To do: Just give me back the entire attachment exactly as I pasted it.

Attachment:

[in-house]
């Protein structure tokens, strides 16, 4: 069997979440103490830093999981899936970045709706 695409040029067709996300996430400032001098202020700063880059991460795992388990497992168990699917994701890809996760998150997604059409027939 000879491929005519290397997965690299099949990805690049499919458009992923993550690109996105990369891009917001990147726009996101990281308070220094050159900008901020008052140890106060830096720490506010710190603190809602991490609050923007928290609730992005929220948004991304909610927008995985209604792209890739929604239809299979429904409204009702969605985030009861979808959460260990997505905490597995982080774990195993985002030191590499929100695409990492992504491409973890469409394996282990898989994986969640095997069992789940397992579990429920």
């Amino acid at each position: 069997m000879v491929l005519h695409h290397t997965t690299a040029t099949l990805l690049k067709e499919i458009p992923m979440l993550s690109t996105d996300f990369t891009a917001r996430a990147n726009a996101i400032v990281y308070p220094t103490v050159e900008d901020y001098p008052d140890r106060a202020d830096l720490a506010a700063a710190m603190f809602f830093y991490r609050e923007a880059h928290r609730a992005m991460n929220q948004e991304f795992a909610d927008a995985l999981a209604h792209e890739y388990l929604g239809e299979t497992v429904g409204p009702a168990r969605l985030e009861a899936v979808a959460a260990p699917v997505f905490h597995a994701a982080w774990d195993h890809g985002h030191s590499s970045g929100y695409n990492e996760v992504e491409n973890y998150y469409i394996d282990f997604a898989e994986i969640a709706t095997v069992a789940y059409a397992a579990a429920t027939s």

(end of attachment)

[in-house]
């Protein structure tokens, strides 16, 4: 069997979440103490830093999981899936970045709706 695409040029067709996300996430400032001098202020700063880059991460795992388990497992168990699917994701890809996760998150997604059409027939 000879491929005519290397997965690299099949990805690049499919458009992923993550690109996105990369891009917001990147726009996101990281308070220094050159900008901020008052140890106060830096720490506010710190603190809602991490609050923007928290609730992005929220948004991304909610927008995985209604792209890739929604239809299979429904409204009702969605985030009861979808959460260990997505905490597995982080774990195993985002030191590499929100695409990492992504491409973890469409394996282990898989994986969640095997069992789940397992579990429920």
């Amino acid at each position: 069997m000879v491929l005519h695409h290397t997965t690299a040029t099949l990805l690049k067709e499919i458009p992923m979440l993550s690109t996105d996300f990369t891009a917001r996430a990147n726009a996101i400032v990281y308070p220094t103490v050159e900008d901020y001098p008052d140890r106060a202020d830096l720490a506010a700063a710190m603190f809602f830093y991490r609050e923007a880059h928290r609730a992005m991460n929220q948004e991304f795992a909610d927008a995985l999981a209604h792209e890739y388990l929604g239809e299979t497992v429904g409204p009702a168990r969605l985030e009861a899936v979808a959460a260990p699917v997505f905490h597995a994701a982080w774990d195993h890809g985002h030191s590499s970045g929100y695409n990492e996760v992504e491409n973890y998150y469409i394996d282990f997604a898989e994986i969640a709706t095997v069992a789940y059409a397992a579990a429920t027939s």